double eagle it sold for $6.5 million plus buyer’s fee, brining the total to
$7,600,020 – the highest amount ever paid for a coin at the time. The extra $20
was necessary to monetize the coin, that is to make it legal tender since any
other examples of the coin, including two in the Smithsonian Institution’s
National Numismatic collection, are considered government property and illegal
for any private citizen to own.

In early 1933 the U.S. Mint struck 445,500 examples of that
year’s Saint-Gaudens double eagle, but all of them were supposed to have been
melted down later following the famous Executive Order newly inaugurated
President Franklin D. Roosevelt issued that made it illegal to own gold coins
or gold bullion except for $100 face value or coins with numismatic value.

A couple dozen of those coins somehow escaped the Mint likely
through the efforts of Mint cashier George McCann and Philadelphia jeweler
Israel “Izzy” Switt, who died in 1990 and is believed to have sold most of
those coins to coin dealers. In the 1930s and 1940s about 20 examples traded
quietly in the market, but following a 1944 Secret Service investigation, all
of them were determined to have entered the market illegally and were later recovered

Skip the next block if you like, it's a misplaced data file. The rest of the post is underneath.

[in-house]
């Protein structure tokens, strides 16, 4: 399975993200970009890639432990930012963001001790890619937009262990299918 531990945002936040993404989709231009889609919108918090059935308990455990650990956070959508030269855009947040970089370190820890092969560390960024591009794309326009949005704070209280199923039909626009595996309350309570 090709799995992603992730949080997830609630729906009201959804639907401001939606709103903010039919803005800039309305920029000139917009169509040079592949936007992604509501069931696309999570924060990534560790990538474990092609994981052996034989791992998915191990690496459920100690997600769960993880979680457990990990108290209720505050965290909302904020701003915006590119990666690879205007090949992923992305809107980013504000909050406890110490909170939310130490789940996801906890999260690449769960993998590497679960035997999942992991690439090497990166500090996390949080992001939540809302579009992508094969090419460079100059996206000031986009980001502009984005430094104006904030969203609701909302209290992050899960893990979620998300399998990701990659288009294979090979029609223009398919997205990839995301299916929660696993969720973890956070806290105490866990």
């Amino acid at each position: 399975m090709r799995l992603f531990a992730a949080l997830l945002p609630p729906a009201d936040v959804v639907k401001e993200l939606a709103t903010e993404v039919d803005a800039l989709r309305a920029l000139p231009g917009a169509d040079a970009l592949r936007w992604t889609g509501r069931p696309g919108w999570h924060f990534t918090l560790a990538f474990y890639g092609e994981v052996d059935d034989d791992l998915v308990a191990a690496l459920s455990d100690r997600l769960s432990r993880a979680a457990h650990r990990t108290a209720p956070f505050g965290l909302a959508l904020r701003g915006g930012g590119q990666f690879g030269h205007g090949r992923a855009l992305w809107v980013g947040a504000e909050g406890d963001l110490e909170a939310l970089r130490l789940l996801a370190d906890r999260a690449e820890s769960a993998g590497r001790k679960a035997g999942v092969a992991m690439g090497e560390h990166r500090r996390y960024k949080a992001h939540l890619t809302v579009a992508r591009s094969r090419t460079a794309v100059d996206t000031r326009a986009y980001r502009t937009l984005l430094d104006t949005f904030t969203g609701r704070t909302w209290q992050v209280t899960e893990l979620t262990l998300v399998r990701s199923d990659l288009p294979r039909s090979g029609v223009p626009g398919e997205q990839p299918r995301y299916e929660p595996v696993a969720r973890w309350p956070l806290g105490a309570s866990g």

and melted.

Another 10 of the coins would be discovered in 2004 by the
descendants of Mr. Switt in a safety deposit box and were later seized by the
government. Following over a decade of legal battles that went all the way to
the Supreme Court, the coins remain government property and are stored at Fort
Knox
. There is another one that was surrendered anonymously in 2018 and could
be others out there.

However, one example received an export license to leave the
country – a coin that was purchased for the collection of King Farouk of Egypt
in 1944. That coin was supposed to be sold in 1954 after Farouk was deposed in
a coup, but when the U.S. government learned of the sale, the coin disappeared,
only to resurface more than 40 years later when a British coin dealer, Stephen
Fenton, tried to sell the coin.

Fenton was caught in an FBI sting operation and surrendered
the coin to the government, but rather than prosecute him, the government eventually
made an unusual legal settlement with him in which the coin would be sold at
auction in 2002 to Weitzman with the proceeds to be split between Fenton and
the government, which eventually sent over $3 million from its share to the U.S.
Treasury after reimbursement for certain costs.

For collectors who can’t afford to bid on the infamous coin,
the upcoming sale may boost the values of other coins in the double eagle series,
which were already rising in the past year because of the increase in the spot price
of gold.

And the government has indicated previously that it has no
plans to ever monetize any other examples of the coin, effectively making the Weitzman
coin unique. It will be available for public viewing by appointment from June 4
to 7. 

This content was originally published here.